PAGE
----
Court upholds inmate’s sentence
Johnstown man must serve 16 to 48 months
A prison sentence of 16 to 48 months imposed by a Cambria County judge on a Johnstown man with a “massive” prior criminal record has been upheld by the Pennsylvania Superior Court.
The state appeals court rejected the appeal filed by William David Sirbaugh, Jr., 42, who entered a negotiated plea on April 23, 2018, to charges of receiving stolen property, unsworn falsification and possession of drug paraphernalia.
Through his attorney, Gary Francis Vitko, Sirbaugh contended the sentence imposed by Judge Tamara R. Bernstein was excessive and that the judge failed to consider his need for drug treatment when levying the sentence.
A three-judge panel of the Superior Court, including Judges Jack A. Panella, Caroyln H. Nichols and Gene Strassburger, pointed out that Bernstein recognized Sirbaugh’s struggles with drug addiction, and acknowledged these struggles when she imposed a prison sentence that was consecutive to a state prison sentence Sirbaugh was already serving.
The trial court stated that it read Sirbaugh’s “presentence investigation, and took special note of (his) ‘massive'” prior record, the Superior Court stated.
Bernstein also repeatedly mentioned “extensive consideration of (his) drug problem,” according to the seven-page opinion.
Sirbaugh received the prison sentence after pleading to separate offenses on March 23, 2017.
The most serious charge was for receiving stolen property, which included selling multiple brass vases stolen from a Cambria County cemetery. The vases were sold for scrap metal.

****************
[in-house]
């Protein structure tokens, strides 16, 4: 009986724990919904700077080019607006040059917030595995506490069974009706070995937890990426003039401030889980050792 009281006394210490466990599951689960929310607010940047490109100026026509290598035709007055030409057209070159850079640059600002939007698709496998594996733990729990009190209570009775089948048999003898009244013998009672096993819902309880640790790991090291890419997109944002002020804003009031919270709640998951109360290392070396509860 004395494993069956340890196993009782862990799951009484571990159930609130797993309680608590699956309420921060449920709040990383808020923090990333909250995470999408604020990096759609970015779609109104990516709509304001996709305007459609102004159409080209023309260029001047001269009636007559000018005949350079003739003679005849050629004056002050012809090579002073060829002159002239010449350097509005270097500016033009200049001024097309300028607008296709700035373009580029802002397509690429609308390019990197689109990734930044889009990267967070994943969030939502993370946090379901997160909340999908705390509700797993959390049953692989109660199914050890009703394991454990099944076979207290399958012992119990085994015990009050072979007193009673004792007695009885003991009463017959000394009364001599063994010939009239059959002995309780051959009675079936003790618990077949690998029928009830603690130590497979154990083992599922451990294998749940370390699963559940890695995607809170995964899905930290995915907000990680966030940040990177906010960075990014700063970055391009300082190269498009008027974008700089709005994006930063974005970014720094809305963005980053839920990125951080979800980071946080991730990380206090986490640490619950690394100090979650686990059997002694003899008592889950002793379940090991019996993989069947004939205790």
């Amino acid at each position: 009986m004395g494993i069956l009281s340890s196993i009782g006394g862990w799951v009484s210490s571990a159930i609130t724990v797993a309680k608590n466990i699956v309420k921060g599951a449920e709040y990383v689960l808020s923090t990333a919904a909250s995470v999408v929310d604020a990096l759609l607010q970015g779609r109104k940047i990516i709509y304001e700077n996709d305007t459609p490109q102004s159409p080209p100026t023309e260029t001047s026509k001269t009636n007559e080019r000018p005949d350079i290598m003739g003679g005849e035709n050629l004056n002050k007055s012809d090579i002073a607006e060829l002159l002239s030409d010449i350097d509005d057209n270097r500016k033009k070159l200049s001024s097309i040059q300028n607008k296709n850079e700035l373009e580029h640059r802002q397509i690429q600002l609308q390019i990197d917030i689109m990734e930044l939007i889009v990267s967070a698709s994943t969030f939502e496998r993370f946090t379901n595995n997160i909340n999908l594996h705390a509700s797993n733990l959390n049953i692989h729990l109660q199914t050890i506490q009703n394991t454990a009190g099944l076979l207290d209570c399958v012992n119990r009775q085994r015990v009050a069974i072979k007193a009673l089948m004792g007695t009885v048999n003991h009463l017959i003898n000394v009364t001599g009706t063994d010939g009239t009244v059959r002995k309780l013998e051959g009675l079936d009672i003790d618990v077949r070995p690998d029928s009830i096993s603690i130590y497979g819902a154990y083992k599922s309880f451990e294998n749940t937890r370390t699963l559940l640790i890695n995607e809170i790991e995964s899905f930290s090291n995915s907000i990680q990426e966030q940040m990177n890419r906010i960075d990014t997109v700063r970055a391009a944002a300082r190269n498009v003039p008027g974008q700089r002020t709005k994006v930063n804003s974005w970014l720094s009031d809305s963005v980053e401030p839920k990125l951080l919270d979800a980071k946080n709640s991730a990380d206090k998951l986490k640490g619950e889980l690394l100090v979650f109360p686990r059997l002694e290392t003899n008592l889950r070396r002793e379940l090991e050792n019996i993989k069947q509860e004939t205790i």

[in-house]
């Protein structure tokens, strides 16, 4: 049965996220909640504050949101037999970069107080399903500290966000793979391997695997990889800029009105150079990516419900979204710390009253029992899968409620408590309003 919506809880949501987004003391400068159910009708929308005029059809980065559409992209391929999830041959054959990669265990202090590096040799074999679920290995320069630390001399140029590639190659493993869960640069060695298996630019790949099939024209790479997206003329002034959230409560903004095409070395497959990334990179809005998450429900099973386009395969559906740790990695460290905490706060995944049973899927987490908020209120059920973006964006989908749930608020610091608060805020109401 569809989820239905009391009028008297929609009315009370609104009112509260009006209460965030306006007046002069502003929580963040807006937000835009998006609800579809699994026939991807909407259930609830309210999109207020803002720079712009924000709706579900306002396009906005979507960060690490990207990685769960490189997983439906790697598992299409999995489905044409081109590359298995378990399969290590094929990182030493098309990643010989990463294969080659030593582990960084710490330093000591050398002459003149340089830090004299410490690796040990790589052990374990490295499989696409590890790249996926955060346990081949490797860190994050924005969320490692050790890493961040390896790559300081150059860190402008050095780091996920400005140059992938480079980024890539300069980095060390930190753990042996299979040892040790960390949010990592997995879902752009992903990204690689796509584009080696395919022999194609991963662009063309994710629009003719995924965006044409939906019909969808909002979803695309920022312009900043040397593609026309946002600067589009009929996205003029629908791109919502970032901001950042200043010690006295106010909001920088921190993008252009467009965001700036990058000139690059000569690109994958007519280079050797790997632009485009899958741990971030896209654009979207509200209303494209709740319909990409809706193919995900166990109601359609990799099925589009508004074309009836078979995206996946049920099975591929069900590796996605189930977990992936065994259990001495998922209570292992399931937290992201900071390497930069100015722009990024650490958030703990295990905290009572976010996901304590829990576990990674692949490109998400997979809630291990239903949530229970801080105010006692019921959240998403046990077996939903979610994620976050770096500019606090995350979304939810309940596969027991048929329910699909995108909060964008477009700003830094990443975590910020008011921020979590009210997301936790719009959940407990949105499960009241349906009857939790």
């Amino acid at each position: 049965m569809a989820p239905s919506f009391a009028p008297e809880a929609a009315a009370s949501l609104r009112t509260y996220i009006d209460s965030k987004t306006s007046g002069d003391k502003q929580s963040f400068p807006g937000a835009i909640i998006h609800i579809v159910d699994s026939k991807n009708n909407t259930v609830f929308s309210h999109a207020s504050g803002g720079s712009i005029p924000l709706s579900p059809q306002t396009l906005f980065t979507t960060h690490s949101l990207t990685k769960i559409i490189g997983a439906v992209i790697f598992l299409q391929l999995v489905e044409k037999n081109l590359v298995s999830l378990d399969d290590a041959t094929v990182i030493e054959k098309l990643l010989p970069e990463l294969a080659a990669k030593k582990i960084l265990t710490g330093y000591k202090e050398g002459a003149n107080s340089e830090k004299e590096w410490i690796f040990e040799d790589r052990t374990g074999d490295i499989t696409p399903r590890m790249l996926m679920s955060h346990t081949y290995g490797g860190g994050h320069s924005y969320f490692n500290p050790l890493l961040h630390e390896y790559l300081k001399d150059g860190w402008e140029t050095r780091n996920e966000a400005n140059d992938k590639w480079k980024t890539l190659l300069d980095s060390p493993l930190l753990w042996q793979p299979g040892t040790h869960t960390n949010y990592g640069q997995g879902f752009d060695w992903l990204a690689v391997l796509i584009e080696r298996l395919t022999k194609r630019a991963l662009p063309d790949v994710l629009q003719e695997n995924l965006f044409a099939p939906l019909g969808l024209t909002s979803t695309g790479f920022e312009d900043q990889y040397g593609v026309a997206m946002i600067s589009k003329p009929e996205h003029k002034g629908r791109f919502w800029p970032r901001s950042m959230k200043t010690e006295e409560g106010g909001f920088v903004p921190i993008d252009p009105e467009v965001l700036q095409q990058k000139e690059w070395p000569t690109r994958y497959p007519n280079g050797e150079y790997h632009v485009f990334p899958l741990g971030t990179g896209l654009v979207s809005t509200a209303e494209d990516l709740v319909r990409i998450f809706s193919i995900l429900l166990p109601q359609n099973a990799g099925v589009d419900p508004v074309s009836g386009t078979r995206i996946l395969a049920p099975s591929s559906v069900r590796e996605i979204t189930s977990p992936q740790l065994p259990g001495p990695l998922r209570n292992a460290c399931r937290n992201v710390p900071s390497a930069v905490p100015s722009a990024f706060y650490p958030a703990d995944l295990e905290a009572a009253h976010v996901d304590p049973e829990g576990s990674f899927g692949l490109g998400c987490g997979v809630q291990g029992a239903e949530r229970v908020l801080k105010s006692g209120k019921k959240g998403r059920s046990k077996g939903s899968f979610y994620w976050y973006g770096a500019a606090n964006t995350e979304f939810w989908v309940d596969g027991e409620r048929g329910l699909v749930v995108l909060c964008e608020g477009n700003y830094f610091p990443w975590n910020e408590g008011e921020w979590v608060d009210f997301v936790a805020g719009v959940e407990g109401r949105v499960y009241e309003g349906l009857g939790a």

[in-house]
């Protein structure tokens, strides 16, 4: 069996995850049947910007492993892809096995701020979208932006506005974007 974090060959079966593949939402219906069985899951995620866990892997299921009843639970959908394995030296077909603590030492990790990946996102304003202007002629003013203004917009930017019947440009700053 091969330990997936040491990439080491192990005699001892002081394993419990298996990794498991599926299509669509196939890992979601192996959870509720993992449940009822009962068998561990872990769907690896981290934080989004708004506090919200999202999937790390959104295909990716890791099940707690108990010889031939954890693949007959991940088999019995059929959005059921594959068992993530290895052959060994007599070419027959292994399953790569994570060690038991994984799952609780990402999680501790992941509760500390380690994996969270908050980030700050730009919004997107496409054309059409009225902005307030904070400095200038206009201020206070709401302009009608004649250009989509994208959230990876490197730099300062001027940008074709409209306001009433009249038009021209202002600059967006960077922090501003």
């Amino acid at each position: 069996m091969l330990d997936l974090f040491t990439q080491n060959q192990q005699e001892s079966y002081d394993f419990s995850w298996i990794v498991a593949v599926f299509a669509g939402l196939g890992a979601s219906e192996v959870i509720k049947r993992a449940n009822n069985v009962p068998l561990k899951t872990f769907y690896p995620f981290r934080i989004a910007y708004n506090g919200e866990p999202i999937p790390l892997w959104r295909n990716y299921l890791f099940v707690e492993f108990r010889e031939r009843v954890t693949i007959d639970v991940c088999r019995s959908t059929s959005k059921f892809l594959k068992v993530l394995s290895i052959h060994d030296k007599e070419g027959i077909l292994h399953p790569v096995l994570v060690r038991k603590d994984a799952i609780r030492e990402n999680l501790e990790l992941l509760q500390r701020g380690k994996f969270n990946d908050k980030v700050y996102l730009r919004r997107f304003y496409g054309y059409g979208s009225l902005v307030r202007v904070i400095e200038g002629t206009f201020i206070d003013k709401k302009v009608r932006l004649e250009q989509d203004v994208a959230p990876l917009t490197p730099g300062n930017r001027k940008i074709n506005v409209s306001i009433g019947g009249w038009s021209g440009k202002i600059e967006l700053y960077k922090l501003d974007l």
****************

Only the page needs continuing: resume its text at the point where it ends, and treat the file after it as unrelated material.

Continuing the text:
He was also charged with unsworn falsification after submitting forged prescriptions to his probation officer who was concerned because Sirbaugh had tested positive on drug tests.
The third charge involved in the appeal was his possession of drug paraphernalia.
Sirbaugh was sentenced to 14 to 36 months behind bars for receiving stolen property, two to 12 months for the false prescriptions and 12 months’ probation for possession of drug paraphernalia.
The Superior Court panel ruled Sirbaugh, by contending the judge in her sentence ignored his drug problem, had raised a “substantial question” for court review.
According to the Superior Court, Sirbaugh “believed the (trial) court imposed an unduly harsh consecutive sentence and failed to consider his need for drug rehabilitation. That claim, however, is belied by the record,” the Superior Court opinion concluded.